The new-look Region 8-AAAA may be subdivided, but its member schools won’t play a subdivided football schedule.
By maintaining 11 teams — 8-AAAA lost Monroe Area but picked up Flowery Branch — the region will again play a straight-region football schedule as it has the past two seasons.
The region approved that move Wednesday with a 6-5 vote.
Madison County head football coach Randell Owens cast one of the “no” votes and was perhaps the most vocal opponent of a straight-region schedule configuration.
Owens favors a subdivided schedule in which teams would play schools in their subregion and only a few from the other side of the region. That would leave schools the freedom to schedule two or three non-region, revenue-generating games against more localized opponents.
“I argued the point that we were adamantly against it for the reasons of gate,” Owens said. “If we play local, traditional rivalries, we’re going to make two-thirds, about 60 percent, more at the gate.”
In fact, Owens said Madison County would make an average of about $14,000 in ticket sales in football games against nearby opponents Franklin County or Elbert County.
“That’s money that not only funds football, but non-revenue sports where we don’t have gate,” he said.
He estimates the school only generates between $3,500 to $6,500 when playing any of the region schools out of Rockdale County.
Plus, traveling to far-off schools like Rockdale County, Heritage and Salem drive up travel costs, Owens said.
Owens also argued that the GHSA handbook mandates subdivision for regions with 10 or more teams, but was told that didn’t necessarily require a subdivided schedule.
“The implication there (in the bylaws) is that you’re going to play a subdivided schedule,” Owens said. “If it was an English paper, you would have gotten an F.”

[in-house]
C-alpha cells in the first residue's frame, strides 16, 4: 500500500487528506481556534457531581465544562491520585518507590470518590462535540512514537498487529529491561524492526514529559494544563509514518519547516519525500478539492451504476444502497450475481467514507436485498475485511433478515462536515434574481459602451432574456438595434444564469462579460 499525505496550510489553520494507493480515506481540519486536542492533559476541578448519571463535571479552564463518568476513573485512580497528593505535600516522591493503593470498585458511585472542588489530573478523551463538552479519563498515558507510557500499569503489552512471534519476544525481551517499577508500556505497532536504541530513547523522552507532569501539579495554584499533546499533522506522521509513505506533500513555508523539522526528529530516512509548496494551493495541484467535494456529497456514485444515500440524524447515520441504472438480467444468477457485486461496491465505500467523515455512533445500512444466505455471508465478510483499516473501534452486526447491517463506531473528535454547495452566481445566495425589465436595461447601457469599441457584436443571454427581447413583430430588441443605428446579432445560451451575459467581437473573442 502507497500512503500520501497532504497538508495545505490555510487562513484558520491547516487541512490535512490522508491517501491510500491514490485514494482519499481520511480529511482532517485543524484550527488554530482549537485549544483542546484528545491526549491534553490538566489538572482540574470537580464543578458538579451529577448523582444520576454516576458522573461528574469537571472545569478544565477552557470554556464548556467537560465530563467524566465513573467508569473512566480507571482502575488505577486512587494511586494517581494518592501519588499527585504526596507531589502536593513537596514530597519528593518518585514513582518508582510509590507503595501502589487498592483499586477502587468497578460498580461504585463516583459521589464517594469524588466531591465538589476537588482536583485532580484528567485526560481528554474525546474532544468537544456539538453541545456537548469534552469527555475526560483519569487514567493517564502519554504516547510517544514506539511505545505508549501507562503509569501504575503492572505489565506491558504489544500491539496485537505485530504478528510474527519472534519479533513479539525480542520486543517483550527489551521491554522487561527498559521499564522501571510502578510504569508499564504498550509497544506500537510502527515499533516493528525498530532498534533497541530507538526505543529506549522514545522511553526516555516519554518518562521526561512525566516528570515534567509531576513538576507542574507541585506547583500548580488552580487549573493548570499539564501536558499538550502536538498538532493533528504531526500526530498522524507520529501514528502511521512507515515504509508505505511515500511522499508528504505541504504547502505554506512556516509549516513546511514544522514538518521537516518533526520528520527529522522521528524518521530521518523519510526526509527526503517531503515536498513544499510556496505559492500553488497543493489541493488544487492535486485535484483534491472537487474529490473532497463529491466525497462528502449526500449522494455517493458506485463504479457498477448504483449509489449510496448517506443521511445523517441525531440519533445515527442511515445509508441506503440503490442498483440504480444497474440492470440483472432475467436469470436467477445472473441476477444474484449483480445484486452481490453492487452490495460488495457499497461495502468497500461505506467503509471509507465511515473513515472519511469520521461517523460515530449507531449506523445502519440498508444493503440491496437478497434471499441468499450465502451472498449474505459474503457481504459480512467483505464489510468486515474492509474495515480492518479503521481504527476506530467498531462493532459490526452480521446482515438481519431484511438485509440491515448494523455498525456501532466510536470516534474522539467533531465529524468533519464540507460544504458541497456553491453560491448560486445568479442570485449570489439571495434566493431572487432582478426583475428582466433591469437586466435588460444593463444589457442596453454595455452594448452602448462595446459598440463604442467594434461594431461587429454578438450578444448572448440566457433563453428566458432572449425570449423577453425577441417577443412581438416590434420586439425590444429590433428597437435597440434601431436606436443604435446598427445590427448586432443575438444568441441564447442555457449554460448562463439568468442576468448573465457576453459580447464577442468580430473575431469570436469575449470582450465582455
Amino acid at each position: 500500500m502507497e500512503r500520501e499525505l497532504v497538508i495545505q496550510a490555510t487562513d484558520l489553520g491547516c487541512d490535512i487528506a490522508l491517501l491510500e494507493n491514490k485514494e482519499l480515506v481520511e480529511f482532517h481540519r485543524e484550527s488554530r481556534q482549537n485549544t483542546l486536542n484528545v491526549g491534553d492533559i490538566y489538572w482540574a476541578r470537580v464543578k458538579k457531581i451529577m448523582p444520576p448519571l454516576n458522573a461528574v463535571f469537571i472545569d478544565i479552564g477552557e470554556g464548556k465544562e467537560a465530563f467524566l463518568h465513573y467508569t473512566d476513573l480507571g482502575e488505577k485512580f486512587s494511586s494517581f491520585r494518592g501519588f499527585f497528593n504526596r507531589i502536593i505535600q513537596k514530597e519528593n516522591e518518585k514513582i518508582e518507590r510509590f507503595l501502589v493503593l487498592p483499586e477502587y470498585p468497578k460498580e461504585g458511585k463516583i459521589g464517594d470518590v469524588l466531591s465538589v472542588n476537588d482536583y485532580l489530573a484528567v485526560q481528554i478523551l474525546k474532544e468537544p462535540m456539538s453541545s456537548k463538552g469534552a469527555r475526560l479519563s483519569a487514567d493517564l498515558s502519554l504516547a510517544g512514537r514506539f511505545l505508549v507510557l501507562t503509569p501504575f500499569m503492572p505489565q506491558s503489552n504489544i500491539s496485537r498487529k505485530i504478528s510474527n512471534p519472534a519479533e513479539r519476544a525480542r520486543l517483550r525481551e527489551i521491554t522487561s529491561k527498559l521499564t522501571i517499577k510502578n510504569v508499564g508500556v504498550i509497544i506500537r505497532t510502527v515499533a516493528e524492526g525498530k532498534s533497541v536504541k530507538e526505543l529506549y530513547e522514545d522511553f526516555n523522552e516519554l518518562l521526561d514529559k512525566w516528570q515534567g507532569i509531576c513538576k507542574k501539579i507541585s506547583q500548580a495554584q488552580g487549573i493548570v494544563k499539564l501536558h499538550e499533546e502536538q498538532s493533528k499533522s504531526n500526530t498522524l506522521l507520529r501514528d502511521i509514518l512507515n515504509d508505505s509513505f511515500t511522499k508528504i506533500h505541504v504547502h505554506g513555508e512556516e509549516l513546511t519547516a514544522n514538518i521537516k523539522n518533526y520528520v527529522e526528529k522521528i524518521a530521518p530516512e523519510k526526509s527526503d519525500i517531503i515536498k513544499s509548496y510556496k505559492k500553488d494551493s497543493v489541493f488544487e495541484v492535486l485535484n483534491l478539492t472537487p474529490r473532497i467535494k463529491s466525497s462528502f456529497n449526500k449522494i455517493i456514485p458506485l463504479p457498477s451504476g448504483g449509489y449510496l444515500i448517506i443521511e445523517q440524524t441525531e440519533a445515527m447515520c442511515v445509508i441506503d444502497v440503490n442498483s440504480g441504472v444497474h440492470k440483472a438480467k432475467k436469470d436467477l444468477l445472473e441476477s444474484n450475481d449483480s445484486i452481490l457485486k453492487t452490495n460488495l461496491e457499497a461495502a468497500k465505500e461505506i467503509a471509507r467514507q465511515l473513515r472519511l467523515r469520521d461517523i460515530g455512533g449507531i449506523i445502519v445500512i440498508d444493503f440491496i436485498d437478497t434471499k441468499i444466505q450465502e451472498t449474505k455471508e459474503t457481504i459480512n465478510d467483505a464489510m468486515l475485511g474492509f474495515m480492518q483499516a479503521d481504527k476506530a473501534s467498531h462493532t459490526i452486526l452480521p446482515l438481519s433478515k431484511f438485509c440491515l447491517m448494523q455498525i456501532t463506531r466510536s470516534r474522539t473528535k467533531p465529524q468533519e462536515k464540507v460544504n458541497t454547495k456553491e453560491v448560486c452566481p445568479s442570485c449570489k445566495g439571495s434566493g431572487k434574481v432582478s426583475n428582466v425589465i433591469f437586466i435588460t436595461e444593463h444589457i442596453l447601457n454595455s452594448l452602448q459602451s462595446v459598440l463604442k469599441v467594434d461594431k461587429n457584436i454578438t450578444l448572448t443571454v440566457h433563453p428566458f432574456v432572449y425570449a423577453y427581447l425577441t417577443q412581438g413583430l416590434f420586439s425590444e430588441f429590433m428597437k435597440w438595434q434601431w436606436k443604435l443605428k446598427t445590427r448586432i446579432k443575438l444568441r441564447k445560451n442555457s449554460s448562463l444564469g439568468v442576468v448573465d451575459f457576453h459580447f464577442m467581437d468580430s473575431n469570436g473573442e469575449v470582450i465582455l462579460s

Habersham Central, Apalachee, Winder-Barrow and Heritage voted with Madison County against the all-region schedule. Loganville, Clarke Central, Cedar Shoals, Rockdale County, Salem and Flowery Branch voted in favor of the all-region schedule.
Owens said he had little hope of swinging enough region votes his way, though the vote was much tighter than he anticipated.
“I knew I was going to lose the argument when I started the argument,” Owens said.
No scheduling is final until mid-January. Schools can still appeal to the GHSA for lateral moves within their classifications.
If Madison County had its wish, it would be out of Class AAAA altogether.
The school petitioned to play down in Class AAA, based on its low enrollment compared to that of other Class AAAA schools.
Madison County was only five students away from Class AAA numbers and projected that its enrollment had actually dipped from the number the GHSA used when determining reclassification.
The school, however, lost that appeal and is locked into Class AAAA for the next two years.
“Bottom line, I feel like a guy who just lost about three ball games here in the last three weeks,” Owens said.
Madison County could have been locked into Class AAAA for four years, but Owens said the GHSA will likely scrap its initial plans to move to a four-year cycle.
“There is a strong movement to change it back to a two-year reclassification period, and I believe that it will pass,” Owens said in an email.